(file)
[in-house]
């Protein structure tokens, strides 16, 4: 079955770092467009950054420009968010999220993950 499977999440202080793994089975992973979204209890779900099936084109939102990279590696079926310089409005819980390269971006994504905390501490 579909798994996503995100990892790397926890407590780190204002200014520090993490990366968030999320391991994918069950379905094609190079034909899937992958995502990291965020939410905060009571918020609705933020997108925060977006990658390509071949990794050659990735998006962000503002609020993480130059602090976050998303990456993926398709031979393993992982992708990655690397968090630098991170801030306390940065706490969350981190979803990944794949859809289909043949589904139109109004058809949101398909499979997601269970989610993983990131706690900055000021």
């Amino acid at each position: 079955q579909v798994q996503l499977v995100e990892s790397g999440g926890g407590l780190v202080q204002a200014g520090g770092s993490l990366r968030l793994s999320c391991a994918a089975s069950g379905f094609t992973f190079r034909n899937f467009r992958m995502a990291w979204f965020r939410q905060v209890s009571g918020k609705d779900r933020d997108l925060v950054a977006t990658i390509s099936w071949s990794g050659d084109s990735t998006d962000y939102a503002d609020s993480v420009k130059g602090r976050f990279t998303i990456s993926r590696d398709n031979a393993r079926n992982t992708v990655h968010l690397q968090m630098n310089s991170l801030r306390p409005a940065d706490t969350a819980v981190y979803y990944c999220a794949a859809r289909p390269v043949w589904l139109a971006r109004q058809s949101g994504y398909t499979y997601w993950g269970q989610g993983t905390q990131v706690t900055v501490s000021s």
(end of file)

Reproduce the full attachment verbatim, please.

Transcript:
[in-house]
């Protein structure tokens, strides 16, 4: 079955770092467009950054420009968010999220993950 499977999440202080793994089975992973979204209890779900099936084109939102990279590696079926310089409005819980390269971006994504905390501490 579909798994996503995100990892790397926890407590780190204002200014520090993490990366968030999320391991994918069950379905094609190079034909899937992958995502990291965020939410905060009571918020609705933020997108925060977006990658390509071949990794050659990735998006962000503002609020993480130059602090976050998303990456993926398709031979393993992982992708990655690397968090630098991170801030306390940065706490969350981190979803990944794949859809289909043949589904139109109004058809949101398909499979997601269970989610993983990131706690900055000021």
């Amino acid at each position: 079955q579909v798994q996503l499977v995100e990892s790397g999440g926890g407590l780190v202080q204002a200014g520090g770092s993490l990366r968030l793994s999320c391991a994918a089975s069950g379905f094609t992973f190079r034909n899937f467009r992958m995502a990291w979204f965020r939410q905060v209890s009571g918020k609705d779900r933020d997108l925060v950054a977006t990658i390509s099936w071949s990794g050659d084109s990735t998006d962000y939102a503002d609020s993480v420009k130059g602090r976050f990279t998303i990456s993926r590696d398709n031979a393993r079926n992982t992708v990655h968010l690397q968090m630098n310089s991170l801030r306390p409005a940065d706490t969350a819980v981190y979803y990944c999220a794949a859809r289909p390269v043949w589904l139109a971006r109004q058809s949101g994504y398909t499979y997601w993950g269970q989610g993983t905390q990131v706690t900055v501490s000021s």